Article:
Abstract

http://ssrn.com/abstract=1690627
 
 

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Market-Based Loss Mitigation Practices for Troubled Mortgages Following the Financial Crisis


Sumit Agarwal


National University of Singapore

Gene Amromin


Federal Reserve Bank of Chicago

Itzhak Ben-David


Ohio State University - Fisher College of Business, Finance Department; National Bureau of Economic Research (NBER)

Souphala Chomsisengphet


US Department of Treasury - Office of the Comptroller of the Currency (OCC)

Douglas D. Evanoff


Federal Reserve Bank of Chicago

October 11, 2010

Charles A. Dice Center Working Paper No. 2010-19
Fisher College of Business Working Paper No. 2010-03-019
FRB of Chicago Working Paper No. 2011-03

Abstract:     
The meltdown in residential real-estate prices that commenced in 2006 resulted in unprecedented mortgage delinquency rates. Until mid-2009, lenders and servicers pursued their own individual loss mitigation practices without being significantly influenced by government intervention. Using a unique dataset that precisely identifies loss mitigation actions, we study these methods-liquidation, repayment plans, loan modification, and refinancing — and analyze their effectiveness. We show that the majority of delinquent mortgages do not enter any loss mitigation program or become a part of foreclosure proceedings within 6 months of becoming distressed. We also find that it takes longer to complete foreclosures over time, potentially due to congestion. We further document large heterogeneity in practices across servicers, which is not accounted for by differences in borrower population. Consistent with the idea that securitization induces agency conflicts, we confirm that the likelihood of modification of securitized loans is up to 70% lower relative to portfolio loans. Finally, we find evidence that affordability (as opposed to strategic default due to negative equity) is the prime reason for redefault following modifications. While modification terms are more favorable for weaker borrowers, greater reductions in mortgage payments and/or interest rates are associated with lower redefault rates. Our regression estimates suggest that a 1 percentage point decline in mortgage interest rate is associated with a nearly 4 percentage point decline in default probability. This finding is consistent with the Home Affordable Modification Program (HAMP) focus on improving mortgage affordability.

Number of Pages in PDF File: 46

Keywords: Financial Crisis, Loss Mitigation, Mortgage Crisis, Lenders, Servicers, Liquidation, Modification, Repayment, Refinance, Default, Delinquency, Borrower, Interest Rates, Household Finance, Credit, Housing, FICO Score, Leverage, LTV, Loan Modification, Mortgage, GSE, HAMP, Loan Term, Loan Balance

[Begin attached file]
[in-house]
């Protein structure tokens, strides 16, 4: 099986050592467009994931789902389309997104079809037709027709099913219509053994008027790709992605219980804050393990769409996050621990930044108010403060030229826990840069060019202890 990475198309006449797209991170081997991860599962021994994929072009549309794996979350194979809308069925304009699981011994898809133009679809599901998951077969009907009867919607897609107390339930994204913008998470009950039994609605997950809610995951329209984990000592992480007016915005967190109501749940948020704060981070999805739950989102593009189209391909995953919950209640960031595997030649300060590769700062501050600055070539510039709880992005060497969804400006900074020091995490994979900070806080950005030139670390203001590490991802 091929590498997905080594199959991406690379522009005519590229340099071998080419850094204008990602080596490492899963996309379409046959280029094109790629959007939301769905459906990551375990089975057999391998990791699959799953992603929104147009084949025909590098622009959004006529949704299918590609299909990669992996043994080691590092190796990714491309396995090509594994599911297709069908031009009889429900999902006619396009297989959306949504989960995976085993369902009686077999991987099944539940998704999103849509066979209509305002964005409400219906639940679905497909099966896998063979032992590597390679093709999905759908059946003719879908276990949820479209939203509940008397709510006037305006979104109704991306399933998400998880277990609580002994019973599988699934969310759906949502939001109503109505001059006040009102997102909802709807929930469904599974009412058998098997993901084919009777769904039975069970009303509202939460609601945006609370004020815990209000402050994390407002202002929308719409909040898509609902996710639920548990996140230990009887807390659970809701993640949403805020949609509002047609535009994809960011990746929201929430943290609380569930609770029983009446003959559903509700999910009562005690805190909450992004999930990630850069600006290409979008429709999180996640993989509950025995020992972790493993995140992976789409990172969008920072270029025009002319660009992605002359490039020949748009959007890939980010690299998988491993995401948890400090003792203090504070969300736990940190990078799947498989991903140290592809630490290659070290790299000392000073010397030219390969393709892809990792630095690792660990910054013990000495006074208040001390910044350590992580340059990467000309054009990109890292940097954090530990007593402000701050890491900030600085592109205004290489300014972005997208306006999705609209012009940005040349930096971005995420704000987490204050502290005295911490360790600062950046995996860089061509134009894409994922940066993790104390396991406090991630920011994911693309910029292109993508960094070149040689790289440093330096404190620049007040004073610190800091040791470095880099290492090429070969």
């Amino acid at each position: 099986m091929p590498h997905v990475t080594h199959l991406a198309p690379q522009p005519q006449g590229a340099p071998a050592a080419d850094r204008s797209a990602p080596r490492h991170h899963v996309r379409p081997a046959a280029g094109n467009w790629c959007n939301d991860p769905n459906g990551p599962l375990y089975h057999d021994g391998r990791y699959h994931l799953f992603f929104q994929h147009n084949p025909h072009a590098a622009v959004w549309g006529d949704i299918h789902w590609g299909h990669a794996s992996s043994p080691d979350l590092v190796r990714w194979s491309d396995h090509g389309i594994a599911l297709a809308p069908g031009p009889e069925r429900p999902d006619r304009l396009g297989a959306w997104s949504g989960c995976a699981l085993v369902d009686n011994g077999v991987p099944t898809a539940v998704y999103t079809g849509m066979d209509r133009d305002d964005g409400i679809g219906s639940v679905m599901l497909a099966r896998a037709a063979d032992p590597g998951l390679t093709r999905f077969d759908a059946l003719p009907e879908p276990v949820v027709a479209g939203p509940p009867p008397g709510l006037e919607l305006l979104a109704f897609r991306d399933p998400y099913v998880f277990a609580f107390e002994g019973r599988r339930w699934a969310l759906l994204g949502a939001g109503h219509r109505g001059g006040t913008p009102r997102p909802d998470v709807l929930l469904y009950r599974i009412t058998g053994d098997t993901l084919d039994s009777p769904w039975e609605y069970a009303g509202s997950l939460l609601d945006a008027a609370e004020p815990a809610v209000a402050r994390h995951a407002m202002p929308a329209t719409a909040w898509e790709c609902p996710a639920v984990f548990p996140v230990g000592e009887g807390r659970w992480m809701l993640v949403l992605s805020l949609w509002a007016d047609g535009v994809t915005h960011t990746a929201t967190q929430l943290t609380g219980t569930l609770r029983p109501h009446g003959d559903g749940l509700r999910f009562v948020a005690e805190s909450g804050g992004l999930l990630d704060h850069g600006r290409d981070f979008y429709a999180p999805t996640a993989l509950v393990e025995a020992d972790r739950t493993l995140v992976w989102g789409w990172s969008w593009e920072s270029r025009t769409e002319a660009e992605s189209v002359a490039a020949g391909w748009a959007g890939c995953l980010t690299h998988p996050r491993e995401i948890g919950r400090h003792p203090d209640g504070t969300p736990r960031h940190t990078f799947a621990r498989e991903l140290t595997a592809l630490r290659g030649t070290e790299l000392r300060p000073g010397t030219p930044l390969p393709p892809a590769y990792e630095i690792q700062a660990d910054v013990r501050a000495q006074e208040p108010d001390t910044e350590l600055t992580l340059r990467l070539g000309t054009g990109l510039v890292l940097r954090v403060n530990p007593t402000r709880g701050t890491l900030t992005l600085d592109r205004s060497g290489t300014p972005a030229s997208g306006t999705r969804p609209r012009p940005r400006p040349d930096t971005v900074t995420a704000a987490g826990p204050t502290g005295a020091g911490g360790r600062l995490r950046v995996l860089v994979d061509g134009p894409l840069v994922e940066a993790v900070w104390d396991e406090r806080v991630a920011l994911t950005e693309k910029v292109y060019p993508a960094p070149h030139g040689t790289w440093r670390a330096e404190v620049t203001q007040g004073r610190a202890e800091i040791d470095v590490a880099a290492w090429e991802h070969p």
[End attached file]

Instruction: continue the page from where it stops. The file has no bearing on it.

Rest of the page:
JEL Classification: D1, D8, G1, G2

working papers series


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Date posted: October 13, 2010 ; Last revised: March 16, 2011

Suggested Citation

Agarwal, Sumit and Amromin, Gene and Ben-David, Itzhak and Chomsisengphet, Souphala and Evanoff, Douglas D., Market-Based Loss Mitigation Practices for Troubled Mortgages Following the Financial Crisis (October 11, 2010). Charles A. Dice Center Working Paper No. 2010-19; Fisher College of Business Working Paper No. 2010-03-019; FRB of Chicago Working Paper No. 2011-03. Available at SSRN: http://ssrn.com/abstract=1690627 or http://dx.doi.org/10.2139/ssrn.1690627

Contact Information

Sumit Agarwal
National University of Singapore ( email )
15 Kent Ridge Drive
Singapore, 117592
Singapore
8118 9025 (Phone)
HOME PAGE: http://www.ushakrisna.com
Gene Amromin
Federal Reserve Bank of Chicago ( email )
230 South LaSalle Street
230 S. LaSalle
Chicago, IL 60604
United States
3123225368 (Phone)
3123226011 (Fax)
Itzhak Ben-David (Contact Author)
Ohio State University - Fisher College of Business, Finance Department ( email )
2100 Neil Avenue
Fisher 700D
Columbus, OH 43210-1144
United States
773 988 1353 (Phone)
HOME PAGE: http://fisher.osu.edu/fin/faculty/Ben-David/index.htm

National Bureau of Economic Research (NBER) ( email )
1050 Massachusetts Avenue
Cambridge, MA 02138
United States
HOME PAGE: http://fisher.osu.edu/fin/faculty/Ben-David/
Souphala Chomsisengphet
US Department of Treasury - Office of the Comptroller of the Currency (OCC) ( email )
400 7th Street, SW
Washington, DC 20219
United States
202-649-5533 (Phone)
Douglas D. Evanoff
Federal Reserve Bank of Chicago ( email )
230 South LaSalle Street
Chicago, IL 60604
United States
312-322-5814 (Phone)
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